Upcoming NOI will look to the “Third Way”
The FCC has announced that, at its open meeting on Thursday, June 17, 2010, it will take up a Notice of Inquiry (NOI) to consider “possible legal frameworks” for regulation of broadband Internet services. While it could address a number of issues, the FCC is likely to consider regulation of network management, i.e., “net neutrality”. To say this will be controversial is an understatement.
As we have previously reported, the recent Comcast decision in the U.S. Court of Appeals held the FCC lacks jurisdiction to regulate Internet traffic management under Title I of the Communications Act. The FCC had to rely on Title I, having previously declared broadband Internet access to be a Title I “information service”, rather than a Title II “telecommunications service”. In spite of the recent spanking from the D.C. Circuit, the FCC still appears determined to regulate Internet traffic management, and must now find a different and sustainable legal basis for doing so.
Accordingly, the upcoming NOI will ask for public comment on questions including:
- Whether the FCC’s “information service” classification remains legally sound and adequate to support effective performance of the FCC’s responsibilities (which themselves are in dispute);
- The legal and practical consequences of classifying broadband Internet connectivity as a “telecommunications service”, to which all the requirements of Title II of the Communications Act would apply (much as they do to telephone systems); and
- A possible “third way”: the FCC reaffirms that the Internet and Internet-based information services remain generally unregulated under Title I; it identifies the transport component (only) of wired broadband Internet as a Title II telecommunications service; but it forbears from applying any Title II provisions other than those needed to implement “fundamental universal service, competition, and consumer protection policies” – terms that for now remain undefined.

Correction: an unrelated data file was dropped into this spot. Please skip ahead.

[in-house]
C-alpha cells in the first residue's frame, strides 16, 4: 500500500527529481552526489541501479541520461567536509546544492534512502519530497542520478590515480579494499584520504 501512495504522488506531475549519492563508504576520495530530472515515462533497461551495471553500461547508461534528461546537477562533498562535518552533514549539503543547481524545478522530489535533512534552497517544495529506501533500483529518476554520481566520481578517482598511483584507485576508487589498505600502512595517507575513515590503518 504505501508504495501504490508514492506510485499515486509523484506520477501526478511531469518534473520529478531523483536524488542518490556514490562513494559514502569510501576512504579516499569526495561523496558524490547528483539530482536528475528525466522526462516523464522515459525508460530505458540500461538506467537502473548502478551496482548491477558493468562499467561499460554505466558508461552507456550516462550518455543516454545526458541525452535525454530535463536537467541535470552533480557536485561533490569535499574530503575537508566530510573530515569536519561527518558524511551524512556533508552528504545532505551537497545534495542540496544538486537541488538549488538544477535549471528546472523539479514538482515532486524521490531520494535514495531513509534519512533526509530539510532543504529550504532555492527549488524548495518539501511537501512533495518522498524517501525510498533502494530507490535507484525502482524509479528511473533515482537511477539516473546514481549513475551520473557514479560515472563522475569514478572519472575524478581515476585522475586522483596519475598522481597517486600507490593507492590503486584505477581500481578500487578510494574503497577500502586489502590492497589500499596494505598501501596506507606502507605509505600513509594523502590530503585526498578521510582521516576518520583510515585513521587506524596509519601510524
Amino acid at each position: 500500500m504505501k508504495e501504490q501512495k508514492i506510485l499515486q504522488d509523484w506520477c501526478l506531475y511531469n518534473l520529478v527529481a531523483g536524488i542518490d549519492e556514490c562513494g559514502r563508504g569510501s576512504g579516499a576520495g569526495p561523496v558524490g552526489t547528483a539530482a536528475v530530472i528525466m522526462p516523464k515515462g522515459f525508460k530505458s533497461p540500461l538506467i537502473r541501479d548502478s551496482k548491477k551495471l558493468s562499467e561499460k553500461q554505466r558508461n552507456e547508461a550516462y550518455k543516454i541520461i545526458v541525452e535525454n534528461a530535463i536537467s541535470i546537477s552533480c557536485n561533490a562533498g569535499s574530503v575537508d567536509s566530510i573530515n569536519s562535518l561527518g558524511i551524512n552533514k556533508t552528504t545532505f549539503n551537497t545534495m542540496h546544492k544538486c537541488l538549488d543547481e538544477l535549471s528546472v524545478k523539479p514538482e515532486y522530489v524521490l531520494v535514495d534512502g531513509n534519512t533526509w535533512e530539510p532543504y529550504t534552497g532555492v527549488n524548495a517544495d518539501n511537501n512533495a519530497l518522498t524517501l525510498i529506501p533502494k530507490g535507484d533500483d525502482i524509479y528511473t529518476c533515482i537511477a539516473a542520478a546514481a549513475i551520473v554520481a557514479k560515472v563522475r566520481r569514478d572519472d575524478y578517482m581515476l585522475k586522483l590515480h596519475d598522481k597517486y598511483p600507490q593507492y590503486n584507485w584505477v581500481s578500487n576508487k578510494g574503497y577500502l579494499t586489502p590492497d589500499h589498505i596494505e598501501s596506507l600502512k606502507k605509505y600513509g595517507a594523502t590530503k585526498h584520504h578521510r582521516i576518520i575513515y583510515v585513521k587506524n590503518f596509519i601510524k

What the FCC’s Public Notice doesn’t mention is that the dice have already been loaded to come up for the “third way”.
Both Chairman Genachowski and the FCC’s General Counsel have made public arguments for such an approach. Also, it appears unlikely that the FCC could accomplish net neutrality under a Title I theory after the Comcast decision (though some ISPs have asserted it can be done). And everyone, including the Chairman and other net neutrality advocates, agree that full-blown Title II regulation would be excessively and inappropriately burdensome.
Some of us here are mystified by the FCC’s determination to move forward with the NOI, in light of recent letters to Chairman Genachowski from 74 House Democrats and 37 Senate Republicans opposing the “third-way” approach. They demand the FCC allow Congress to come up with a legislative solution. Is the FCC trying to force Congress to act quickly? Or does it think Congress won’t act at all?
Also notable is the FCC’s release of an NOI, rather than a notice of proposed rulemaking (NPRM) setting out specific proposals for specific rules. The use of an NOI suggests the Commission is acting tentatively (or wants to appear that way). This is probably appropriate, in light of bipartisan resistance from Congress, as well as from ISPs. Moreover, the NOI calls into question the status of the FCC’s October 2009 NPRM on “Open Internet”/net neutrality rules. That NPRM was premised on the same Title I “ancillary authority” that the Comcast decision disfavored. Will the NOI merely look to the jurisdictional question, with the FCC plugging that answer into its existing Open Internet substantive proposals? More likely, the substance of those proposals will have to evolve in light of the jurisdictional resolution. The new “third-way” Title II context may require tweaking the six Open Internet rules proposed last October, or even dropping some of those and adding new ones.
In any case, given the strongly held positions both in favor of and opposed to the FCC’s regulation of Internet traffic management, the NOI will certainly trigger pitched battles over the existence or non-existence of a statutory basis for net neutrality regulations. The battlefield has shifted, but the fighting will continue.